Chinese streaming giant Tencent Music Entertainment (TME) confirmed on Tuesday that it is facing heightened scrutiny from antitrust regulators after reporting better-than-expected first quarter financial results the previous day.
According to a Reuters report last month, the Chinese government is planning to slap a substantial fine on TME’s parent Tencent Holdings, as part of its broader effort to crack down on the country’s internet giants. To this end, regulators have kicked off a wide-ranging antitrust investigation, including a probe focused specifically on TME. Depending on the outcome, the entertainment powerhouse may be forced to give up exclusive content rights and sell some of its music assets, said the sources.
Tony Yip, TME’s chief strategy officer, made the following statement to analysts in a post-earnings call on Tuesday: “In recent months, we have received increased regulatory scrutiny from relevant authorities, and have been actively co-operating and communicating with the relevant regulators.” He added that TME will be “committed to complying with all relevant laws and regulations, including those related to antitrust”.
This is the first time the company has commented on the matter in public.
Driven largely by a boost in subscription and advertising revenue from its music-streaming platform, TME posted revenue and net profit growth on Monday, beating analysts’ estimates.
The Spotify-backed company reported 7.82 billion yuan ($1.22 billion) in revenue for the first three months of the year, an increase of 24% year-on-year. Analysts previously forecast revenue for the period to be 7.73 billion yuan ($1.2 billion), according to IBES data from Refinitiv. Its quarterly net profit reached 979 million yuan ($152.44 million), up 10.5% from a year earlier, surpassing Bloomberg’s 960.46 million yuan ($149.55 million) expectations.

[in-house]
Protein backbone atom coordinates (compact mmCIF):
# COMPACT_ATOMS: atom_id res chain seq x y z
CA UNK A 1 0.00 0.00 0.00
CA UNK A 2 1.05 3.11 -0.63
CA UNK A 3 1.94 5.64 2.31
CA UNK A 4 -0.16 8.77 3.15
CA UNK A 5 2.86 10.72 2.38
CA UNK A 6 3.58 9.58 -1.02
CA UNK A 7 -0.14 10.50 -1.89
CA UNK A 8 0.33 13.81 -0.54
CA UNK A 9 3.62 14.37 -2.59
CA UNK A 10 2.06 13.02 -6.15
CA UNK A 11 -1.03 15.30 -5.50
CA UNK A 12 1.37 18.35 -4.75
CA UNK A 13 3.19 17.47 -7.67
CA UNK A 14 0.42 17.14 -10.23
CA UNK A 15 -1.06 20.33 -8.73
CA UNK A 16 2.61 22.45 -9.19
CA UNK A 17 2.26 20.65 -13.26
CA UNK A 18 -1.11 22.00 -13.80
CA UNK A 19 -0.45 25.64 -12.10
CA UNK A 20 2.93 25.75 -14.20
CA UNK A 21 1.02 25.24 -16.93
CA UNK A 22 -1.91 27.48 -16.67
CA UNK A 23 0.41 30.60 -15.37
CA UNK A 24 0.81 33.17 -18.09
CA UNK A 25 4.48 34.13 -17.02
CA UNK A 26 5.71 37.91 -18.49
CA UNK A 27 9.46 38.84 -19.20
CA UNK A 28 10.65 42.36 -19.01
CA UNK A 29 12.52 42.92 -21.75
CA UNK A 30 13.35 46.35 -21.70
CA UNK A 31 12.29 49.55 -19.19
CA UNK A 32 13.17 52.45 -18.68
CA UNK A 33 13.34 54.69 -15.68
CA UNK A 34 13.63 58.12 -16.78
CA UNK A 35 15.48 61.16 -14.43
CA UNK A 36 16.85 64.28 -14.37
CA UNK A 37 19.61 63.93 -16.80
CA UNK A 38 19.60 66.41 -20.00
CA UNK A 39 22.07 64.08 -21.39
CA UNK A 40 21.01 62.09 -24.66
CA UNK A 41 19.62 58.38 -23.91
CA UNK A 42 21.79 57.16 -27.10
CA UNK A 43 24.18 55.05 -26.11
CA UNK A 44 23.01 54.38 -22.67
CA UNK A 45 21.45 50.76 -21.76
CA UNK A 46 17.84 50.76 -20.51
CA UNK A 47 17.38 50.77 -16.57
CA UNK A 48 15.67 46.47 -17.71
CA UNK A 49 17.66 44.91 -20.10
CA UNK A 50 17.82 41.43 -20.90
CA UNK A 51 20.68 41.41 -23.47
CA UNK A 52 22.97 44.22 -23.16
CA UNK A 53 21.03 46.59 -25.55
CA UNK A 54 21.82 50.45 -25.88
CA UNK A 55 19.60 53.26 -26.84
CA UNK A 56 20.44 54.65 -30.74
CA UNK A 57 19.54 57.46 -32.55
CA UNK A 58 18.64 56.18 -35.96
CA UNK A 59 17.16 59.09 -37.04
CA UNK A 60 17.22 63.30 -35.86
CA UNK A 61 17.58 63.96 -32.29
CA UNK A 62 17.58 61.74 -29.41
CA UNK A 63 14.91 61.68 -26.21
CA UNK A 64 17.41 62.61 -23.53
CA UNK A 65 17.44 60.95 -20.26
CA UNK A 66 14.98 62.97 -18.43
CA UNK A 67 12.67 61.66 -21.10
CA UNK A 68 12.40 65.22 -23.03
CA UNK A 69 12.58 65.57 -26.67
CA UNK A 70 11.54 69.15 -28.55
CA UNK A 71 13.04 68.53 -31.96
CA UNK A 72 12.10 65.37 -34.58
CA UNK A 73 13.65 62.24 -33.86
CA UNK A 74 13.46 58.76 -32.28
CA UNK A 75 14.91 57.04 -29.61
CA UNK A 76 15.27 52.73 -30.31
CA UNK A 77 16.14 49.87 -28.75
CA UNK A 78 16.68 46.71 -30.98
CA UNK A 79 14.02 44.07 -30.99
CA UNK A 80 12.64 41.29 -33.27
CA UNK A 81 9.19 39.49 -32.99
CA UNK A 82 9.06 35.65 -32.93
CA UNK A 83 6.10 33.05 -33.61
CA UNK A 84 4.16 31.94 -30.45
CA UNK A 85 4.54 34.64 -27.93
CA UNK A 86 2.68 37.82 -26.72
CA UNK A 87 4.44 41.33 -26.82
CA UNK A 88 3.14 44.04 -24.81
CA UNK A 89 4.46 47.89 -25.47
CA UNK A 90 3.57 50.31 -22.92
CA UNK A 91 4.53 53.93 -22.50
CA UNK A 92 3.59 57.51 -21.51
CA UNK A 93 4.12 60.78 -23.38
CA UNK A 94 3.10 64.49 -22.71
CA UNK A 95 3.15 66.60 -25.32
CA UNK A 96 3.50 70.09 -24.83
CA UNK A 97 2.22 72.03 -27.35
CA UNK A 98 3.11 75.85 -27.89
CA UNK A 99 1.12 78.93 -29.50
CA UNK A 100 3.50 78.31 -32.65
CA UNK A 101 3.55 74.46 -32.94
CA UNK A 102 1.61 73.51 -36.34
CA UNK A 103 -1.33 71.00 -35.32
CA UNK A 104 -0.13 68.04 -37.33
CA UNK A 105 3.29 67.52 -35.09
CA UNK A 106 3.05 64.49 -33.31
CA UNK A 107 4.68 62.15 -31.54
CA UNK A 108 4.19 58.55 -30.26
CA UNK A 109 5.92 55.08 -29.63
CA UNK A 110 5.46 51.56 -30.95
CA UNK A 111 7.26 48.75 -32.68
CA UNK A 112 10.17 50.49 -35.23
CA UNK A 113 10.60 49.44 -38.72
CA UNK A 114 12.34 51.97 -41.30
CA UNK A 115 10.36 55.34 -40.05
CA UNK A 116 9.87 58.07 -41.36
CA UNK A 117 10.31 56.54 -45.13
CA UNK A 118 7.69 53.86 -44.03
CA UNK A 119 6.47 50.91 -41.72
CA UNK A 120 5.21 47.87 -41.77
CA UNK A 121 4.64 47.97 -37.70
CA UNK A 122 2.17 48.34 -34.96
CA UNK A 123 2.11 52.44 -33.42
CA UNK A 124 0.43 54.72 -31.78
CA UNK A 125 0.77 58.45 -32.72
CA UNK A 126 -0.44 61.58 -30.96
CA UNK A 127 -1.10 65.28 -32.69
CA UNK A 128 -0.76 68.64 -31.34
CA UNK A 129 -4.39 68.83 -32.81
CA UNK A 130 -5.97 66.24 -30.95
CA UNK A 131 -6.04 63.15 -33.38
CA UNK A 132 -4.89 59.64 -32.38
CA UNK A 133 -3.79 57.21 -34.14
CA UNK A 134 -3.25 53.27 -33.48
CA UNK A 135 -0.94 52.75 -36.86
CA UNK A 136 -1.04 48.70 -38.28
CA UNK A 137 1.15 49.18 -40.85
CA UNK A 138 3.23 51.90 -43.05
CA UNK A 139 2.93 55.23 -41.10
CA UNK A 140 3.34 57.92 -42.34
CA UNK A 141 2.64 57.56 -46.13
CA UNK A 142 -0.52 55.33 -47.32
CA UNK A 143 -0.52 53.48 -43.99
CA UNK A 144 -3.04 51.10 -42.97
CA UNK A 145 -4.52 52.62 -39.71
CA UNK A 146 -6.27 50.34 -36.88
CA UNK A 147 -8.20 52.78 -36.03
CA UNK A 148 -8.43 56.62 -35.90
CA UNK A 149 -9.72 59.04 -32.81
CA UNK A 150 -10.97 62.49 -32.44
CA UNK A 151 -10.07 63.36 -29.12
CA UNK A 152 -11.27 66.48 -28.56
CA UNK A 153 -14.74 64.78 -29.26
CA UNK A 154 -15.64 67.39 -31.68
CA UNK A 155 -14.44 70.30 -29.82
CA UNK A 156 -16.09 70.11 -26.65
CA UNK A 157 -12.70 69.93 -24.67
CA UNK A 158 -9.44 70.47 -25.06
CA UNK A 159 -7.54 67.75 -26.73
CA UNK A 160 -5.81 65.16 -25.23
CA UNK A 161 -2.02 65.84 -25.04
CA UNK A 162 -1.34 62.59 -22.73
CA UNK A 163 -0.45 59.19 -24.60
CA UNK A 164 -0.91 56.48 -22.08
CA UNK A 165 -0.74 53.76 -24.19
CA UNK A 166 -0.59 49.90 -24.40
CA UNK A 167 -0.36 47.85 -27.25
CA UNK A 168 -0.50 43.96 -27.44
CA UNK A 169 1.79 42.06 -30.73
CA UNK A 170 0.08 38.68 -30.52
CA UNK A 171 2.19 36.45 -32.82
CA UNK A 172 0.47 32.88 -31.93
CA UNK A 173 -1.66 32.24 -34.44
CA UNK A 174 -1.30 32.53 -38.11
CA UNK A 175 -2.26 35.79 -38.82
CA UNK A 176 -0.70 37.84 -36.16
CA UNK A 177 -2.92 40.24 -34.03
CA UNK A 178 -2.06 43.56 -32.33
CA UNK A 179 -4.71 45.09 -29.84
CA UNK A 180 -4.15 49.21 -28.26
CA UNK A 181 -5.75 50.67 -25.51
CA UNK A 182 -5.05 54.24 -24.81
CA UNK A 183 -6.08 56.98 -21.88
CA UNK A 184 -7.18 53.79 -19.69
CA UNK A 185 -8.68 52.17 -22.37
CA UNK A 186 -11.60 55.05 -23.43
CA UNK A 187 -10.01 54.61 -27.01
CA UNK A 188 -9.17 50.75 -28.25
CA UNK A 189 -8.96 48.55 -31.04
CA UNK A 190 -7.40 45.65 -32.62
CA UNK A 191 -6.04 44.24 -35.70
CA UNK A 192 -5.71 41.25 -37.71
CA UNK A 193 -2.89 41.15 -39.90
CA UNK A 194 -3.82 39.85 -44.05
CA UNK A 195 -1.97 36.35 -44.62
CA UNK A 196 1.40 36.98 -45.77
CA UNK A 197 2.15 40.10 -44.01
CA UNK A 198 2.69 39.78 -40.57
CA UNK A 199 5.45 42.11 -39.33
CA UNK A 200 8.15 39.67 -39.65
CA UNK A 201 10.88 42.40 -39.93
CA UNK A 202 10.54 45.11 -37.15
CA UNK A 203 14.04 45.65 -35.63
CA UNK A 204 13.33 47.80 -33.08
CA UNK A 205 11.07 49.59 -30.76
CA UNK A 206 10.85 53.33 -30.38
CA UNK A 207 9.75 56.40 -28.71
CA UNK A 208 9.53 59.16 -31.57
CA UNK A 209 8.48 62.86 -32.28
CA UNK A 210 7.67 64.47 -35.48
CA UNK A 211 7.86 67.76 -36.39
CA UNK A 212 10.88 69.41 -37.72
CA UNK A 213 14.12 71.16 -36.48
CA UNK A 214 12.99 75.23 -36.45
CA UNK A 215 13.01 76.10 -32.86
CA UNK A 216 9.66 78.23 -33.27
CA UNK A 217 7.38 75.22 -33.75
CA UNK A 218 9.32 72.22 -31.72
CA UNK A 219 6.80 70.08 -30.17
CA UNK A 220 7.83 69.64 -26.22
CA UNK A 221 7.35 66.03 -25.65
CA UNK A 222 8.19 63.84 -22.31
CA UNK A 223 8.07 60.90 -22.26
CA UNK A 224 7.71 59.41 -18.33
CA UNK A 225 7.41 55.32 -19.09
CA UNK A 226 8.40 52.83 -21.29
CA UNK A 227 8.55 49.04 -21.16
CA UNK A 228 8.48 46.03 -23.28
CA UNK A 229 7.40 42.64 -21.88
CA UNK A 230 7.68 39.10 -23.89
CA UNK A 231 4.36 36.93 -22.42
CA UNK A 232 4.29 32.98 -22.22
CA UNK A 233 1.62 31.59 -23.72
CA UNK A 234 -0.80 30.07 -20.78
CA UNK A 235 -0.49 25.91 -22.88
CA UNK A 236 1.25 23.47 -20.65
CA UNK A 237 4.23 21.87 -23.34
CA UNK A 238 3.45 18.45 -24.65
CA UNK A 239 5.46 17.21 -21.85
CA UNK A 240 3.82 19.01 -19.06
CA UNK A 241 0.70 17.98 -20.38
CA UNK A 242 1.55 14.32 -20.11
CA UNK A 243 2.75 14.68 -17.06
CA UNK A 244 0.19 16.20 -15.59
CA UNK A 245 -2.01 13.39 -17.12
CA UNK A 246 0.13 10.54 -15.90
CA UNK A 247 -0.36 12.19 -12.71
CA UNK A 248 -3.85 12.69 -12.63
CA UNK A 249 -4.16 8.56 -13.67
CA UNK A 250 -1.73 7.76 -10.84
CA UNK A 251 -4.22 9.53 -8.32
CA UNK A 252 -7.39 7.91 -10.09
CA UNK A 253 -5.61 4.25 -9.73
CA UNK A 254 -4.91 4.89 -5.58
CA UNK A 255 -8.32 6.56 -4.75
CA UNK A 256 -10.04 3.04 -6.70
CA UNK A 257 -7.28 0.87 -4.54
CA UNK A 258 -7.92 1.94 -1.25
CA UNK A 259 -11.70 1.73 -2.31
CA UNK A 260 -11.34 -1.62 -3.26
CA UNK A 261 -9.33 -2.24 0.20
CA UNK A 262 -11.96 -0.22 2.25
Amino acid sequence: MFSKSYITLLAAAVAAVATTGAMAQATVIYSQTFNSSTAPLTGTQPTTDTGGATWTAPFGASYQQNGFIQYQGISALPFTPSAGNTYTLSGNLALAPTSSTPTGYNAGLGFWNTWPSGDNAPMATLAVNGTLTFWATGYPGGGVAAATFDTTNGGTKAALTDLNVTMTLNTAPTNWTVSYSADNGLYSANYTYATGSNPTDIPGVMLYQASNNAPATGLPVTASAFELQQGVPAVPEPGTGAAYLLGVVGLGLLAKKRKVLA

The total number of paying users on TME’s online music platform reached 60.9 million, jumping 42.6% year-on-year. On a sequential basis, the number of online music paying users grew by 4.9 million, the largest quarterly net increase since 2016. However, monthly active users for TME’s music and social entertainment platforms declined by 6.4% and 14.2%, respectively.
On Monday, Sony Music Entertainment announced that it has extended its distribution agreement with TME, while entering into a new distribution deal with NetEase Cloud Music, TME’s biggest competitor. This move ended an exclusive arrangement between Sony and TME, challenging Tencent’s dominance in China’s online music-streaming services. According to a report by The Wall Street Journal, TME lays claim to more than 60% of music copyrights in China.
In 2016, Tencent bought a majority stake in China Music Corp, which operated popular streaming apps Kugou Music and Kuwo Music, in a deal valued at $2.7 billion. Tencent proceeded to merge its QQ Music business with those two apps to form TME, which went public in the US in 2018.
According to market research firm Sootoo, at the time, the combined domestic market share of the three music-streaming apps was 71%, led by Kugou’s 33.7% share.
TME saw its New York-listed stocks climb 0.59% to $15.3 per share on Monday.